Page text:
Alpo Dog Food Re­moved From Store Shelves

The Washington Post Sunday - - National News - By Jerry Markon

The re­call of con­tam­i­nated pet food ex­panded as stores re­moved from their shelves a lim­ited num­ber of cans of Alpo dog food, the latest high-profile brand to be caught up in the in­ves­ti­ga­tion of what has sick­ened or killed an un­known num­ber of cats and dogs.

Nes­tle Pu­rina PetCare Co., which man­u­fac­tures the 71-year-old brand, an­nounced Fri­day that it was vol­un­tar­ily re­call­ing all sizes and va­ri­eties of Alpo Prime Cuts in Gravy wet dog food that are marked with spe­cific date codes. The com­pany acted af­ter learn­ing that wheat gluten con­tain­ing melamine — a toxin sus­pected of caus­ing the pet ill­nesses — had con­tam­i­nated cans at one of Pu­rina’s 17 pet-food man­u­fac­tur­ing fa­cil­i­ties.

Com­pany of­fi­cials em­pha­sized that the con­tam­i­nant af­fected a “lim­ited pro­duc­tion quan­tity” and that Alpo prod­ucts are safe. “We’re very con­fi­dent that we’ve iso­lated this prob­lem,” said Keith Schopp, a spokesman for Nes­tle Pu­rina. “This is just one canned variety of Alpo, and it’s one of many va­ri­eties of Alpo canned prod­ucts. No dry prod­ucts are in­volved. No cat prod­ucts are in­volved.”

Wash­ing­ton area an­i­mal hos­pi­tals said the an­nounce­ment added to anx­i­ety over the re­calls that have trans­fixed pet own­ers na­tion­wide the past two weeks. The Food and Drug Ad­min­is­tra­tion has re­ceived more than 8,000 calls about ill pets, al­though it hasn’t con­firmed more than 14 or 15 deaths. Pet own­ers and ve­teri­nar­i­ans in the United States and Canada are re­port­ing higher num­bers.

“This raises it to an­other level,” said Ca­role Fos­ter, a vet­eri­nar­ian at Metropoli­tan Emer­gency An­i­mal Clinic in Rockville. “Pu­rina is prob­a­bly the best-known dis­trib­u­tor of an­i­mal foods in the coun­try.’’

Two weeks ago, Menu Foods re­called 60 mil­lion cans and pouches of “cuts and gravy”-style moist dog and cat food pro­duced at its plant in Em­po­ria, Kan., be­tween Dec. 3 and March 6. It has since af­fected such na­tional brands as Proc­ter & Gam­ble’s Iams and Eukanuba, Nes­tle SA’s Pu­rina Mighty Dog and oth­ers, in­clud­ing some sold at Wal-Mart and Safe­way.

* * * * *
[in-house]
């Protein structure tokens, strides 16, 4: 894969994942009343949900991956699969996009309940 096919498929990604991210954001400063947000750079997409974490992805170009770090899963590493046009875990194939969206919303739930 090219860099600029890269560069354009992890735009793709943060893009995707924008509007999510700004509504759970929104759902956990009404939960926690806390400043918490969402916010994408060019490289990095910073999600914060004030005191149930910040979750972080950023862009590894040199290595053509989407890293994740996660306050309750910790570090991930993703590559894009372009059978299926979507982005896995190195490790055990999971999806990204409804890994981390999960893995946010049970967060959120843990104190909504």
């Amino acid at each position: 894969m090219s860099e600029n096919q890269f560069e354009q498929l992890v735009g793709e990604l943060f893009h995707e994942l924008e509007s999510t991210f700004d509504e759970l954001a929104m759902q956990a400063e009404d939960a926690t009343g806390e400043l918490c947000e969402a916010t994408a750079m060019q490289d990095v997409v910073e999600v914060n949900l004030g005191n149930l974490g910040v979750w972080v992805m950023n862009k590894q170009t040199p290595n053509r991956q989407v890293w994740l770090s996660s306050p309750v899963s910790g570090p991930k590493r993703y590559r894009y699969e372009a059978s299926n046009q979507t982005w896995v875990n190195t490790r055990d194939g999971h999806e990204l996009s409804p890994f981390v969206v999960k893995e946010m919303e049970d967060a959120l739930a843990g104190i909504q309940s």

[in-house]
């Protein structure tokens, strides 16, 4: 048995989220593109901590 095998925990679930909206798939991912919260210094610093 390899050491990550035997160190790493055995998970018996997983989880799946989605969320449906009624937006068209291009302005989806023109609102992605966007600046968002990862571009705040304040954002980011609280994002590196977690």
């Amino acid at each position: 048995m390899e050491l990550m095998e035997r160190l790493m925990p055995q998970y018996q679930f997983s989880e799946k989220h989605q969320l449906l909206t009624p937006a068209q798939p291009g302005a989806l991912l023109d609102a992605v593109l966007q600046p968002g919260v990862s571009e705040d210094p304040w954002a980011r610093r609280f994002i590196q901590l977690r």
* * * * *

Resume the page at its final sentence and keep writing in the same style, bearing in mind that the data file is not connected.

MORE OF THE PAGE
On Fri­day, the FDA’s in­ves­ti­ga­tion ex­panded to a dry pet food maker, as Hill’s Pet Nu­tri­tion vol­un­tar­ily re­called one variety of its dry cat food: Pre­scrip­tion Diet m/d Fe­line.

Fed­eral of­fi­cials ini­tially sus­pected a chem­i­cal used in rat poi­son as the cul­prit but said Fri­day that melamine had been found in pet food sam­ples, in im­ported wheat gluten and in the urine and tis­sue of ill pets. Melamine is used in fer­til­izer in Asia and in plas­tic prod­ucts but is not reg­is­tered as a fer­til­izer in the United States.

The re­called 13.2-ounce and 22ounce Alpo Prime Cuts cans and 6-, 8-, 12- and 24-can Alpo Prime Cuts Variety Packs have four-digit code dates of 7037 through 7053, fol­lowed by the plant code 1159, Nes­tle Pu­rina said. The com­pany said the code in­for­ma­tion should be checked on the bot­tom of the can and the top or side of the multi-pack car­tons.

Petco stores in the Wash­ing­ton area and else­where pulled all the af­fected Alpo prod­ucts from their shelves “with­out re­gard to the pro­duc­tion dates that Pu­rina is ad­vis­ing,” spokesman Kevin Whalen said. “Look­ing at pro­duc­tion codes and that type of thing — we have found that to be con­fus­ing for con­sumers.”

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